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Full text of "ModernGermanLiterature18801950"

424                  MODERN   GERMAN  LITERATURE

he identifies himself with all sorts and conditions of men; very
American sounds -

Icb lebte im Walde, hatte ein Babnhofsamt,
Sassgebeugt fiber Kassabticher und bediente ungeduldige Gaste.
Ah Heifer stand ich vor Kesseln, das Anility grell uberflammt,
Und als RnK ass ich Abfall und Kuchenreste.

The tentacular city is the main theme of ARMIN T. WEGNER'S
(1886- ) Das Antllt^ der Stadte (1917). Wegner, a jack-of-alkrades
('farm labourer, dock labourer, tutor, editor, agitator, lover, idler'
is his own enumeration) had published three other books of verse
(Im Strome verhnn, 1903; Zmschen %wei Stadten, 1909; Gedichte in
Prosa, 1910) before the War, which took him to Mesopotamia and
inspired his and-War book Der Weg ohne Heimkehr; ein Martyrium
in TSriefen (1919). The post-War work of this restless wanderer or,
to use his own term, Toeta Ahasverus', is of the exotic variety:
the lyrics of his Die Strasse mit dm tausend Zielen (1924) carry the
nightmare mood of Das Anility der Stadte over the highroads of
Europe and Asia; and two novels (see p. 378) have a Turkish scene.
The great city, 'die Megan Stadt\ is a nightmare too in the robust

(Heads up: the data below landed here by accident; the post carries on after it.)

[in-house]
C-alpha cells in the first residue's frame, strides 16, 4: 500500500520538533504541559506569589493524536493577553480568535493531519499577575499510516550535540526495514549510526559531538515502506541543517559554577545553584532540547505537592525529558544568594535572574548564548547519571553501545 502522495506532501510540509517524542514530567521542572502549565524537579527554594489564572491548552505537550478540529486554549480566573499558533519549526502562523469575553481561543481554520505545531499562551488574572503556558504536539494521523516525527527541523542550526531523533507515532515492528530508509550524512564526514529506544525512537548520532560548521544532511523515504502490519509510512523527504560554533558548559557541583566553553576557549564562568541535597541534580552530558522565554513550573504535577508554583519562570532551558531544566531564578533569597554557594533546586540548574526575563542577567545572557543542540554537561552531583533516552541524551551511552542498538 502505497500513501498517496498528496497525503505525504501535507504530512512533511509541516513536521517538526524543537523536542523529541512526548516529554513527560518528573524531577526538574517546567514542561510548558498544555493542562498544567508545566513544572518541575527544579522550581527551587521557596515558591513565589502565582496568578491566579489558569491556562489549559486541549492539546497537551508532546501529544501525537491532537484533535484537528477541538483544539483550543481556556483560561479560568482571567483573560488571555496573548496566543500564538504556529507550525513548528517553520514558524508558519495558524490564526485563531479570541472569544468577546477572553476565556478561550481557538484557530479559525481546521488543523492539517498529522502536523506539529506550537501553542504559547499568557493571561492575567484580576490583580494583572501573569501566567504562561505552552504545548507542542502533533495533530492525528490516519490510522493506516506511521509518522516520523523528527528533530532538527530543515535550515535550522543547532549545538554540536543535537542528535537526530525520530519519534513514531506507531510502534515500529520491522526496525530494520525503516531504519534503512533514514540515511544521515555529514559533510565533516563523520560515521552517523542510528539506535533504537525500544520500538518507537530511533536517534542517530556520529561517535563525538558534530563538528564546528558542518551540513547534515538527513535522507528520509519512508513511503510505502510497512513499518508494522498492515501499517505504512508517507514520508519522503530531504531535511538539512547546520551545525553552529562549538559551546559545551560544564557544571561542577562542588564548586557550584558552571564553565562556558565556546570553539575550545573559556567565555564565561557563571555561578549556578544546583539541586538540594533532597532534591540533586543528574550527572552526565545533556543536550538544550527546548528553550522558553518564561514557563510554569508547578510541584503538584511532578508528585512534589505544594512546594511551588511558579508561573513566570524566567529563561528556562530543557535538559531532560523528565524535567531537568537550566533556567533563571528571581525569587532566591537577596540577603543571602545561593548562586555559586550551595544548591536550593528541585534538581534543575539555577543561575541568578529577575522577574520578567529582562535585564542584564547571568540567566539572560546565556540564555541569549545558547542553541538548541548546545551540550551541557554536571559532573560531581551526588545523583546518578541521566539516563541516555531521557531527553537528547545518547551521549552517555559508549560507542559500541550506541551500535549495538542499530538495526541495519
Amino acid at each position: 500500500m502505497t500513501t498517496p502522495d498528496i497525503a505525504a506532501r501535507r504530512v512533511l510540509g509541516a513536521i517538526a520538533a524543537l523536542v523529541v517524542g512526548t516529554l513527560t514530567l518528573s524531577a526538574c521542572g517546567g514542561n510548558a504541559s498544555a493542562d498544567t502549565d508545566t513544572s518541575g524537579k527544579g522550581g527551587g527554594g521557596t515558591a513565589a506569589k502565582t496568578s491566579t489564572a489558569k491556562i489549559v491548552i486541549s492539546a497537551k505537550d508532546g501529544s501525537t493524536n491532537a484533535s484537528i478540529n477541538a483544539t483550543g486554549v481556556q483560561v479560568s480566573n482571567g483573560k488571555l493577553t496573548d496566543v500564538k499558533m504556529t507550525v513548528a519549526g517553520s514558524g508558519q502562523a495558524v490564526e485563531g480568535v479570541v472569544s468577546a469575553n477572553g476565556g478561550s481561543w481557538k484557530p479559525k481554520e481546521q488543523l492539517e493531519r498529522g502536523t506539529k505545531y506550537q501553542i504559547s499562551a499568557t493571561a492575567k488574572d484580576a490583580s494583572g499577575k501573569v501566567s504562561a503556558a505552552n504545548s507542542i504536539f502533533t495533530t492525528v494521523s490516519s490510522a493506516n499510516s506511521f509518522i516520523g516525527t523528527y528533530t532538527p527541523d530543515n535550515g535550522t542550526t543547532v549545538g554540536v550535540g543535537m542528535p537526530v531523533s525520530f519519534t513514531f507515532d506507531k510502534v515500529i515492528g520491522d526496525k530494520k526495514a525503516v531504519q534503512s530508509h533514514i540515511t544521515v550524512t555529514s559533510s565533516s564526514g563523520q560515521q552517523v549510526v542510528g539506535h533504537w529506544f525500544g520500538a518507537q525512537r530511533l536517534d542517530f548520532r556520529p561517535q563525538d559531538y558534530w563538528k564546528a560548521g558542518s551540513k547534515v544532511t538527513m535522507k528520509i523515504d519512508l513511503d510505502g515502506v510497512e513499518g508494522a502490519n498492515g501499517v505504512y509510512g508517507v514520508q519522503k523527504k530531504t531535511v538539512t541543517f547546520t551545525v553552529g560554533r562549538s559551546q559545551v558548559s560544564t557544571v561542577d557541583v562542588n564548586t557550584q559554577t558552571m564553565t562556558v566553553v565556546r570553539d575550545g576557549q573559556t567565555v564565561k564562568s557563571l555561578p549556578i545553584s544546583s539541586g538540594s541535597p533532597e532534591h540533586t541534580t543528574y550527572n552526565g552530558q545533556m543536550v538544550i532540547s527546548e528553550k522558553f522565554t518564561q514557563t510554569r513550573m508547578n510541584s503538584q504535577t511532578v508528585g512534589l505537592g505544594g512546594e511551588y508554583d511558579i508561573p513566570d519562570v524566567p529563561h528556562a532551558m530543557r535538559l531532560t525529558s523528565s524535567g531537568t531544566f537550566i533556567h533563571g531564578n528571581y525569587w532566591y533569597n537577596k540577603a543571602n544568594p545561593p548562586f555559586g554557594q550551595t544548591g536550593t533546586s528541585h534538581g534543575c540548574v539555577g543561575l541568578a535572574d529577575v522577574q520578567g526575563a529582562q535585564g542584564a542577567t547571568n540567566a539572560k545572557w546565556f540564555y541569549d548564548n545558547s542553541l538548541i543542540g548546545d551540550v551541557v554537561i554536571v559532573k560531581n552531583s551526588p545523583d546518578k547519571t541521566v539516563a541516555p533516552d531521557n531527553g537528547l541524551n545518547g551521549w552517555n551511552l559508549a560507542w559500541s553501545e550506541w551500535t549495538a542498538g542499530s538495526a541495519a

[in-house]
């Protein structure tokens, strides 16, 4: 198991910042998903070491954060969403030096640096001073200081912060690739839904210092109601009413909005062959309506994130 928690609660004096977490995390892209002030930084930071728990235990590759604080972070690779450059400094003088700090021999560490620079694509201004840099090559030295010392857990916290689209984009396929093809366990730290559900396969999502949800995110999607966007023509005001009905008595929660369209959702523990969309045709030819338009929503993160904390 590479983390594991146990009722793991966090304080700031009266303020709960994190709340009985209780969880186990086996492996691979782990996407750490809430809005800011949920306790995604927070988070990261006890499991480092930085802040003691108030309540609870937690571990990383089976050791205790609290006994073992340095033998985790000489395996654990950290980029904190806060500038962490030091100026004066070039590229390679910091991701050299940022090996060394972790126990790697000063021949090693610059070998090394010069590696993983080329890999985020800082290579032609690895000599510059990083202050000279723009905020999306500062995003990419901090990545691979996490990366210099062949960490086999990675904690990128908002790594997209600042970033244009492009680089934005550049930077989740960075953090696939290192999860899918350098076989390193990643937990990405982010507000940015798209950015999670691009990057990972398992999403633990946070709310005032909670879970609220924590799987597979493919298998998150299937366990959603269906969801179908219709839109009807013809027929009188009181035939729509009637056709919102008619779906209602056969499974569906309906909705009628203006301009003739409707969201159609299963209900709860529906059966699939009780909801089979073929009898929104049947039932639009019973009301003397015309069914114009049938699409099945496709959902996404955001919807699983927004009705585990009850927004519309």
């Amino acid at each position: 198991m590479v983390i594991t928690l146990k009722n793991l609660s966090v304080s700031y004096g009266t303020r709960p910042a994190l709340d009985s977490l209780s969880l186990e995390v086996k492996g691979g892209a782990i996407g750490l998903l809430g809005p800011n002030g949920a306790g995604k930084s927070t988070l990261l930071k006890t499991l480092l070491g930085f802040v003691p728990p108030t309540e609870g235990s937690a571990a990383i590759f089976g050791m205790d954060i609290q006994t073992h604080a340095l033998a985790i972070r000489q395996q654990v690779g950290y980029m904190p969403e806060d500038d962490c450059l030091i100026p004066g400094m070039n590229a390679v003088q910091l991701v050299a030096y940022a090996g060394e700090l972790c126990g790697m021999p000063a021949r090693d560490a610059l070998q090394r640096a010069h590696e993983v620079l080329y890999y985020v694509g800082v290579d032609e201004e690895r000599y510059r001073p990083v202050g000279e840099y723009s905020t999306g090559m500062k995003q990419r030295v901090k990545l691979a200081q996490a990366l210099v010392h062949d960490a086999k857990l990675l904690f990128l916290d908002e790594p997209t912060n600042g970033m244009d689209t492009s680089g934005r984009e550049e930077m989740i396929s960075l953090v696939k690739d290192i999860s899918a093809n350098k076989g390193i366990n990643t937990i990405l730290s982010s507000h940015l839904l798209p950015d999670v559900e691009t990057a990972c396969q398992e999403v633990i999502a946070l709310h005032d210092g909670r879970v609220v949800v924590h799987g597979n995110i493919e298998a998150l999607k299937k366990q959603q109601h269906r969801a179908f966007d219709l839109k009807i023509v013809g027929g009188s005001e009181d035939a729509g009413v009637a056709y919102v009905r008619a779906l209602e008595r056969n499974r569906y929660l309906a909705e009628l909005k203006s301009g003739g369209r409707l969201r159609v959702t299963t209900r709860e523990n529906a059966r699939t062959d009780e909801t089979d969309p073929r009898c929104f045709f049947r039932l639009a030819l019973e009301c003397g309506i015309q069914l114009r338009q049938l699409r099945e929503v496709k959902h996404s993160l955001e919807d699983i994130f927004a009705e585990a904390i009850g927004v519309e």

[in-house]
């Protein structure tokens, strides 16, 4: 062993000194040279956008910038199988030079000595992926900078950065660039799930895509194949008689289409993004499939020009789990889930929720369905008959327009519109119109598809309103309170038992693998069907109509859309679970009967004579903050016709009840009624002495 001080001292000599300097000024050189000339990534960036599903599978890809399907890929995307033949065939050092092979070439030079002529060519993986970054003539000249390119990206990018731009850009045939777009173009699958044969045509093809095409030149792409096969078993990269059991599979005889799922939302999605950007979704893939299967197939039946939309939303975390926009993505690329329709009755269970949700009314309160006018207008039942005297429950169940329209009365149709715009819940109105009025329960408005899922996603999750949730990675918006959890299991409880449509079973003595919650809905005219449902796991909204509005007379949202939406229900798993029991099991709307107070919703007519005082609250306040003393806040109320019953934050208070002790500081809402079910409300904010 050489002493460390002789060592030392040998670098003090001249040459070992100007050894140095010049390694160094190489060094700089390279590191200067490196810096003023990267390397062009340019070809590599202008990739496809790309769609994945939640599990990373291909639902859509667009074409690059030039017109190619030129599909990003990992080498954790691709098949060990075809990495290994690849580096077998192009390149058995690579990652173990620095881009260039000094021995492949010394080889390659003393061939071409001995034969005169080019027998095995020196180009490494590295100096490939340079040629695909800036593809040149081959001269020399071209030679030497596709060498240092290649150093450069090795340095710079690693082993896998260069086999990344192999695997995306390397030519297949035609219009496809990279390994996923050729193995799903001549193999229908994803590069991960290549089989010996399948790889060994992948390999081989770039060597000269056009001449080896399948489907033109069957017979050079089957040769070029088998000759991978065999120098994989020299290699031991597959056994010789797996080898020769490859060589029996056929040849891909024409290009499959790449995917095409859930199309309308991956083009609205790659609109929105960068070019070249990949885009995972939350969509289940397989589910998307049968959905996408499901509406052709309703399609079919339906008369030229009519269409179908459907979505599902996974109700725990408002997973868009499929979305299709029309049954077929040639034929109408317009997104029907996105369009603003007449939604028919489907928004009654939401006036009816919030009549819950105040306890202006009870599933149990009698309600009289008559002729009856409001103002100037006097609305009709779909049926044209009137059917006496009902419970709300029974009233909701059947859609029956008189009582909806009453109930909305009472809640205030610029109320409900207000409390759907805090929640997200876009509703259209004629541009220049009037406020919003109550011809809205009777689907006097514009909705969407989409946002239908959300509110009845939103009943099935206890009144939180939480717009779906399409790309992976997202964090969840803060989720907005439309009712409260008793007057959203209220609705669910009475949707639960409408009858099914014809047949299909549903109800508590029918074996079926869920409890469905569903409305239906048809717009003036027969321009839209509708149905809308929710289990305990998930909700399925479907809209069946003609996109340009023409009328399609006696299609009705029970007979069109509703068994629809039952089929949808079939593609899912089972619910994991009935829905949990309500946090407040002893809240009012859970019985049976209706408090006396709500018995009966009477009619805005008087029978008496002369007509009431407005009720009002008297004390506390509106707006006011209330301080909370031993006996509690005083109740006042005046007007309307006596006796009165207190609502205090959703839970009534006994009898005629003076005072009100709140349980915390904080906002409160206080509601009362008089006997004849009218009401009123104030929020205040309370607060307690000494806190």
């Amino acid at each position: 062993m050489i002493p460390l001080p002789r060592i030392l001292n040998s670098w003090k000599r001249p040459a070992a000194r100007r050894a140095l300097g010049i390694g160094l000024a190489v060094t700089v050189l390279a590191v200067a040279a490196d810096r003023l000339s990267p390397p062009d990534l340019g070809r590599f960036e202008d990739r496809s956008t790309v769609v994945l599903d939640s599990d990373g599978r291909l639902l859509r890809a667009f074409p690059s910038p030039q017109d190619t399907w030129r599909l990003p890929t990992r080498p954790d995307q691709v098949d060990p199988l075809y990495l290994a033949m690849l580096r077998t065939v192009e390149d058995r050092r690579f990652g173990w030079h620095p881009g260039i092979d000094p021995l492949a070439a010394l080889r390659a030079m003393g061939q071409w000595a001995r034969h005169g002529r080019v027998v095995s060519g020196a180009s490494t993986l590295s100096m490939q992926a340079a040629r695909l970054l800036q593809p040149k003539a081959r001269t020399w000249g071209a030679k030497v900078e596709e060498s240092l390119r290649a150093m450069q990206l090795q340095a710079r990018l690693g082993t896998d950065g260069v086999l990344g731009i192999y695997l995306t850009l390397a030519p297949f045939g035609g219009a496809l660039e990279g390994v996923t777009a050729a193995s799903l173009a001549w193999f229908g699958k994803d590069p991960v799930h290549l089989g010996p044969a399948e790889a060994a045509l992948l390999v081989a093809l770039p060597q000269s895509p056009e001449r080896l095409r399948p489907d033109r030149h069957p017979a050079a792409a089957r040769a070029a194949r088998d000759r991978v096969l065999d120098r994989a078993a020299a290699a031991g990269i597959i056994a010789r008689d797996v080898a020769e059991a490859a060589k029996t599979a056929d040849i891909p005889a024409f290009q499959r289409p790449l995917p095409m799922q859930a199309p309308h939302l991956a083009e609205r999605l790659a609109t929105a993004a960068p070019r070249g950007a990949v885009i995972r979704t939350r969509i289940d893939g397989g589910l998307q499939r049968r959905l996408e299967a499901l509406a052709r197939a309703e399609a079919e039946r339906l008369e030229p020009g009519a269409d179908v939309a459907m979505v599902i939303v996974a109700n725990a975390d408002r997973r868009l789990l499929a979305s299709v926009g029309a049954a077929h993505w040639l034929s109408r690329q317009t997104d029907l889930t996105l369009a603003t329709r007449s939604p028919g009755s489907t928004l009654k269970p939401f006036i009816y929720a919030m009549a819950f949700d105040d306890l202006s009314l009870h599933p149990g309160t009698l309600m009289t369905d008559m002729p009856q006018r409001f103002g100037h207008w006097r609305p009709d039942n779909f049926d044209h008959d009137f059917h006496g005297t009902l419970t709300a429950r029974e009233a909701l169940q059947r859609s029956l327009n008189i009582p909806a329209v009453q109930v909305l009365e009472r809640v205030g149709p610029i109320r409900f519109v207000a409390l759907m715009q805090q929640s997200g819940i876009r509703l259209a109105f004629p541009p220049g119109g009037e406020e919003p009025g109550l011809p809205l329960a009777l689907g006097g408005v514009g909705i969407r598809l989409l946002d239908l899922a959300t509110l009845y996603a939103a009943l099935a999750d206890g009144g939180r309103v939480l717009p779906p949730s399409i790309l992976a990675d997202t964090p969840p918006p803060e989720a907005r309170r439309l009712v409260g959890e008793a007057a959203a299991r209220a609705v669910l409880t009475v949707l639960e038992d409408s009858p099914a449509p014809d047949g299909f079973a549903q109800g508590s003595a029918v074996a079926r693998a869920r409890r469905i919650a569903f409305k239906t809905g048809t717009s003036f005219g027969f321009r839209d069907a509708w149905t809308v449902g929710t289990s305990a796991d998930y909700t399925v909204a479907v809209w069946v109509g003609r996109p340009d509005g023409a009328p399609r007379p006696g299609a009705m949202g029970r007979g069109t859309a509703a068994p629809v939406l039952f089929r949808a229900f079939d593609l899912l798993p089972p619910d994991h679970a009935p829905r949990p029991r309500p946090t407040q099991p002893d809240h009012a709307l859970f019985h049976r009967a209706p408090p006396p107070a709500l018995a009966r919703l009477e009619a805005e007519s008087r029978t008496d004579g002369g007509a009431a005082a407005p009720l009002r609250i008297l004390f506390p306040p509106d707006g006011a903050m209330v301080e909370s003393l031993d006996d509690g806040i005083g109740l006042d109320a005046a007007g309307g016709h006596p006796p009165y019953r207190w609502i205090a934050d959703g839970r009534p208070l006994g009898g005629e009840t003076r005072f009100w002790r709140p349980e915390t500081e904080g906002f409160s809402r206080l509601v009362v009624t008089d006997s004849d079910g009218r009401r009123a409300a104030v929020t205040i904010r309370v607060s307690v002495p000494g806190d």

and violent verse of PAUL &ECH (1881-1946), a disciple of DehmeL
He was the declared enemy of die Werkleute aufHaus Njland> whom
he accused of toadying to the industrialists; to their journal he
opposed his own, Das mm Pathos, which counts in the early history
of expressionism; his own visions of Rhenish industry find their
place in the verse of Das schwar^e TLevier (1913) and in the short
stories of Der schwar^e 'Baal (1916), In the poems of Der WaU
(1910) and Die eiserne BrucJke (1914) there is a contrast of the fields
and forests of the Vistula, from which he came, with the misery of
mines (in which he had worked) and factories and factory towns.
His reactions to the War are gathered in the poems of Golgotha
(1920) and the prose of Das Grab der Welt (1919), with its descrip-
tion of the attack on Verdun; the sonnets of Das Ter^ett der Sterns
(1920) escape to some hope of the future, while in the four tales
of Das torichte Her% (1925) the slavery of labour again darkens the
expressionist's vision of man's humanity to man.

All these early or Tialf expressionists' have clear expression of
humanitarian rather than revolutionary ideas, though Paul Zech
sometimes wilfully buries his meaning. The shock troops of ex-